If you don?t want your marriage to end and believe there is some hope of reconciling, you need couples counselling or therapy to get your marriage back on track. From what you have written, it is clear your marriage is in serious trouble and although your husband may not want a divorce, it would appear from his desertion of you and the children that he?s not interested in being a father to the children or a husband to you. Make sure of his feelings and his commitment to your marriage, you and the children before investing your emotions and time into making the marriage work. You also need to consider that he has already been physically and emotionally violent and unless he gets help he is likely to continue to abuse you and may also abuse the children. You have a lot to consider and again I would stress that you seek professional help so you make wise choices for yourself, your son and daughter.

Relationship advice: My man is afraid of commitment

February 15, 2005

November Relationship Advice

November Relationship Advice

Question:Earlier this year my marriage ended when my husband had an affair. He ended
up blaming me because he was dissatisfied with our sex life and thought I was responsible for the issues associated with this. There were issues but I honestly don?t think our sex life was that bad and speaking to many of my friends I’m sure that it wasn?t. Sex changed as soon as we were married and I guess I felt used a lot of the time. I felt under pressure to perform and as though nothing was ever good enough (apparently it wasn?t). I am seeing a therapist and feel as though I?m working through a lot of things. I know in my head that it wasn’t my fault but sometimes it?s hard not to wonder. I’m at the stage now where I’m starting to see some people casually. I’m really lacking in confidence with regards to the sexual side of a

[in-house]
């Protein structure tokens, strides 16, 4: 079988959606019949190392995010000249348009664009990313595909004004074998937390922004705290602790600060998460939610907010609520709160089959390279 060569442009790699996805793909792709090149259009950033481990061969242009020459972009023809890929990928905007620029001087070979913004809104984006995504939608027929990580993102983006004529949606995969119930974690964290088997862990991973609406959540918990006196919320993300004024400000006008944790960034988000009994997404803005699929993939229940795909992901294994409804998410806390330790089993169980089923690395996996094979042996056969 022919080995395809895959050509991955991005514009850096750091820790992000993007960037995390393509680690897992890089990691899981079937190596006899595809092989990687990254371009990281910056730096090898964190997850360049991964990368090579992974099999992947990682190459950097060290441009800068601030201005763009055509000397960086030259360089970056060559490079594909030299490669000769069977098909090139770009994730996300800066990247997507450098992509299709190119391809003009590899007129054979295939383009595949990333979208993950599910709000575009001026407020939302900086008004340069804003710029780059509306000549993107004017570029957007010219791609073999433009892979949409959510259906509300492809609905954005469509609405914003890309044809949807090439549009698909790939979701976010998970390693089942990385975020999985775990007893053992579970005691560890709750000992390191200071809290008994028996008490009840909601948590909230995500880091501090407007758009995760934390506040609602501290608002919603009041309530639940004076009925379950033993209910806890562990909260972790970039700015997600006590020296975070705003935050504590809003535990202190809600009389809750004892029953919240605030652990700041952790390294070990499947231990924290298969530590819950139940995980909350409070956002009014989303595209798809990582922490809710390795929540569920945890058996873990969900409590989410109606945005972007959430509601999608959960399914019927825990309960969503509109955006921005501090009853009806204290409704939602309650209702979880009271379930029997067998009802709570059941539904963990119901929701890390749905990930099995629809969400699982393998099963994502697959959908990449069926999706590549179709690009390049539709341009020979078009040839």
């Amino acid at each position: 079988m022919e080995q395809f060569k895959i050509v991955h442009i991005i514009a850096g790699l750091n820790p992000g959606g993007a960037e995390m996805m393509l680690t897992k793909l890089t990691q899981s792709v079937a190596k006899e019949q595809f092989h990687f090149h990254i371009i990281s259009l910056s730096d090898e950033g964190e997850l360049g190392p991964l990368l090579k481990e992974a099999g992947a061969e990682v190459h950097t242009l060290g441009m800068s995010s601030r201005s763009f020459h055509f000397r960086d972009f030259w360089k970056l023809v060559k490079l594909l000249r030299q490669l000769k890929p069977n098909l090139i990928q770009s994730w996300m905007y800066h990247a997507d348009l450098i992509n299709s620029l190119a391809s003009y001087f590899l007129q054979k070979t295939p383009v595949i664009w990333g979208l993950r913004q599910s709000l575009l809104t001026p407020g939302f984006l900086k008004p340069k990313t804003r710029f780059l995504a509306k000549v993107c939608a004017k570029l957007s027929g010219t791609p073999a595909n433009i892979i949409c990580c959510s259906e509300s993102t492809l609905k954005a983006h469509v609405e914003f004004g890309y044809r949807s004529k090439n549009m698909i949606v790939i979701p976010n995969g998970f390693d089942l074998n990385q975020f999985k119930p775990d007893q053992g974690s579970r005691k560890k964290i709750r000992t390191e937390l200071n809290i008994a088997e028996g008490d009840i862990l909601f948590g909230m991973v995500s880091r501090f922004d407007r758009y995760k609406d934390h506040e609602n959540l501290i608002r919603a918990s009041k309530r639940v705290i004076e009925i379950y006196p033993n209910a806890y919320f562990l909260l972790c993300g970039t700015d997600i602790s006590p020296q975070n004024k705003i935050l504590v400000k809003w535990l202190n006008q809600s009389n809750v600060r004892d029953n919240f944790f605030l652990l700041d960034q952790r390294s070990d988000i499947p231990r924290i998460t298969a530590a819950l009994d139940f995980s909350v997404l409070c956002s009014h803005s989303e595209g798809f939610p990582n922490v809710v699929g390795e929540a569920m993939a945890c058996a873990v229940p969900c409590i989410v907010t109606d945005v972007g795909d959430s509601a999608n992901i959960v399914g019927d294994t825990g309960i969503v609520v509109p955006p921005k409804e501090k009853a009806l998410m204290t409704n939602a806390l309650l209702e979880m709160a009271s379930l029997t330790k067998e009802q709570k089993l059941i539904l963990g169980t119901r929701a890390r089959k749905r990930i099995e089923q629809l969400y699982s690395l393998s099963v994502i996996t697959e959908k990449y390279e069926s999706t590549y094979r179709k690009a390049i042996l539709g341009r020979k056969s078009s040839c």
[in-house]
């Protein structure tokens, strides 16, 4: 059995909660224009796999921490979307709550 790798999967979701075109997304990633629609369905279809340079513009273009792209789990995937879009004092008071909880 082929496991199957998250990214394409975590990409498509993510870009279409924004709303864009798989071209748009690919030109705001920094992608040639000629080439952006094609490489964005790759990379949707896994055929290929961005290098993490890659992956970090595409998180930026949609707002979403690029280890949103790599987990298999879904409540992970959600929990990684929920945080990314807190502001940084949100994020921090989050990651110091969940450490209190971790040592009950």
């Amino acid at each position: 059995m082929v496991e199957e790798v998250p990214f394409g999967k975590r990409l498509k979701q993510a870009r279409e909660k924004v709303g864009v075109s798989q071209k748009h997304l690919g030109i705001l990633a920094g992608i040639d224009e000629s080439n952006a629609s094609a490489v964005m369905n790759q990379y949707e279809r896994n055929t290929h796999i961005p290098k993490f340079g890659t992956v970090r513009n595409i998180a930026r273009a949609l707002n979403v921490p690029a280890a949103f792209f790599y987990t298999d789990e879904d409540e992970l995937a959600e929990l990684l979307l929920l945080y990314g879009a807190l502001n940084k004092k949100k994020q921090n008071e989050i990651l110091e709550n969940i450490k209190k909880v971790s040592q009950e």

relationship and I?m also worried about some of the same issues I had with my husband repeating in future relationships. Sally

Answer: Sally, if you felt used and unappreciated and under pressure, did you tell your ex husband how you were feeling? If you suffered in silence or resentment, this eroded your own feelings of worth and would have contributed to your marriage ending. If you did communicate the problems to him and he chose to ignore you, then that was a clear signal there were issues in your marriage that needed attention. Frankly, this is the time you should have first sought help from a therapist or a professional relationship counsellor. Working through this with your ex may have either helped rebuild your relationship or shown you both how to end the marriage without laying blame on each other. In any relationship both people need to own their behaviour and be prepared to take responsibility and that means that you both have to take on responsibility for your part in the marriage. It is too easy to say it was entirely the other person’s fault. Feeling confident about having sex with someone new is not easy. Either wait until you feel such a close bond with someone that confidence is not an issue or jump in knowing and accepting that confidence will come in time with the right person. You need to set some standards of behaviour you expect from yourself and from others. These standards will become your personal boundaries and will make sure that you have the courage to speak up for yourself when the need arises.

By Michelle Lewis


Michelle has been one of Australia’s leading matchmakers and as a relationship expert is the founder of Date Doctors.